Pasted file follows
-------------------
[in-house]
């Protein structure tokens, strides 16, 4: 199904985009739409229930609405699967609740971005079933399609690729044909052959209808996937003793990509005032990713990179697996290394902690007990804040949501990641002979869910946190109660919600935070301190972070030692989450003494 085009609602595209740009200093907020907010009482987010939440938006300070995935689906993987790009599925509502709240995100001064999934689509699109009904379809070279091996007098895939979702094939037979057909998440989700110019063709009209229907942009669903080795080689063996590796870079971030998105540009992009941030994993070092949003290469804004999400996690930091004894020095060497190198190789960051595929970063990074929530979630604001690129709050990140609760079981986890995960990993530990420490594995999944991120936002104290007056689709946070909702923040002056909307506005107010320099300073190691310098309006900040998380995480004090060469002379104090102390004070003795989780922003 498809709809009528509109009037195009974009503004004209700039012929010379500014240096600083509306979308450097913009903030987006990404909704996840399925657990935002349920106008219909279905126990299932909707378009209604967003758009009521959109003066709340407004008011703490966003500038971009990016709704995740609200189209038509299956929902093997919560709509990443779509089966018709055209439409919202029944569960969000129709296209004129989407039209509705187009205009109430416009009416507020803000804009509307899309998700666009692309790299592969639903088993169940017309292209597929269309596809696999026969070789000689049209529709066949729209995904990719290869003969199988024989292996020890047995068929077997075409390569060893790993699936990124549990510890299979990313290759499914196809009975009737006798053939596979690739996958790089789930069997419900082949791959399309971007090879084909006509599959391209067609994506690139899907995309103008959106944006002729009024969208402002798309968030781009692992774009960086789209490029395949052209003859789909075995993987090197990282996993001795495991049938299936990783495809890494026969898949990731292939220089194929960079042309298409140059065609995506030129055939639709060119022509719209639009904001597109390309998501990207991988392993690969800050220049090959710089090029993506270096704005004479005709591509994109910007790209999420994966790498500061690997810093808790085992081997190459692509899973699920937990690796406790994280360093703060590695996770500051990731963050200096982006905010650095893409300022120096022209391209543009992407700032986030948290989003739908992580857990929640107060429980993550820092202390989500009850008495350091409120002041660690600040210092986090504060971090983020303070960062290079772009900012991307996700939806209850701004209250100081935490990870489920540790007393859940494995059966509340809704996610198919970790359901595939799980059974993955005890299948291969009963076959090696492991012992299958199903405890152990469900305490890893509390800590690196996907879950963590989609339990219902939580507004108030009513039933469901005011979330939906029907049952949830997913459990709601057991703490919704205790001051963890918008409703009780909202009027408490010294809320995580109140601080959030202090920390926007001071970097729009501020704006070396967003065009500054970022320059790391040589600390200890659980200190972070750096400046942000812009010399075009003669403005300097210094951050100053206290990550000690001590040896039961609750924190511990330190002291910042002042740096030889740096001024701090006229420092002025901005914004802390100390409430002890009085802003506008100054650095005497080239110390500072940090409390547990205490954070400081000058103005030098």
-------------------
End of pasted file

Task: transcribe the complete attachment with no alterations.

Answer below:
[in-house]
């Protein structure tokens, strides 16, 4: 199904985009739409229930609405699967609740971005079933399609690729044909052959209808996937003793990509005032990713990179697996290394902690007990804040949501990641002979869910946190109660919600935070301190972070030692989450003494 085009609602595209740009200093907020907010009482987010939440938006300070995935689906993987790009599925509502709240995100001064999934689509699109009904379809070279091996007098895939979702094939037979057909998440989700110019063709009209229907942009669903080795080689063996590796870079971030998105540009992009941030994993070092949003290469804004999400996690930091004894020095060497190198190789960051595929970063990074929530979630604001690129709050990140609760079981986890995960990993530990420490594995999944991120936002104290007056689709946070909702923040002056909307506005107010320099300073190691310098309006900040998380995480004090060469002379104090102390004070003795989780922003 498809709809009528509109009037195009974009503004004209700039012929010379500014240096600083509306979308450097913009903030987006990404909704996840399925657990935002349920106008219909279905126990299932909707378009209604967003758009009521959109003066709340407004008011703490966003500038971009990016709704995740609200189209038509299956929902093997919560709509990443779509089966018709055209439409919202029944569960969000129709296209004129989407039209509705187009205009109430416009009416507020803000804009509307899309998700666009692309790299592969639903088993169940017309292209597929269309596809696999026969070789000689049209529709066949729209995904990719290869003969199988024989292996020890047995068929077997075409390569060893790993699936990124549990510890299979990313290759499914196809009975009737006798053939596979690739996958790089789930069997419900082949791959399309971007090879084909006509599959391209067609994506690139899907995309103008959106944006002729009024969208402002798309968030781009692992774009960086789209490029395949052209003859789909075995993987090197990282996993001795495991049938299936990783495809890494026969898949990731292939220089194929960079042309298409140059065609995506030129055939639709060119022509719209639009904001597109390309998501990207991988392993690969800050220049090959710089090029993506270096704005004479005709591509994109910007790209999420994966790498500061690997810093808790085992081997190459692509899973699920937990690796406790994280360093703060590695996770500051990731963050200096982006905010650095893409300022120096022209391209543009992407700032986030948290989003739908992580857990929640107060429980993550820092202390989500009850008495350091409120002041660690600040210092986090504060971090983020303070960062290079772009900012991307996700939806209850701004209250100081935490990870489920540790007393859940494995059966509340809704996610198919970790359901595939799980059974993955005890299948291969009963076959090696492991012992299958199903405890152990469900305490890893509390800590690196996907879950963590989609339990219902939580507004108030009513039933469901005011979330939906029907049952949830997913459990709601057991703490919704205790001051963890918008409703009780909202009027408490010294809320995580109140601080959030202090920390926007001071970097729009501020704006070396967003065009500054970022320059790391040589600390200890659980200190972070750096400046942000812009010399075009003669403005300097210094951050100053206290990550000690001590040896039961609750924190511990330190002291910042002042740096030889740096001024701090006229420092002025901005914004802390100390409430002890009085802003506008100054650095005497080239110390500072940090409390547990205490954070400081000058103005030098």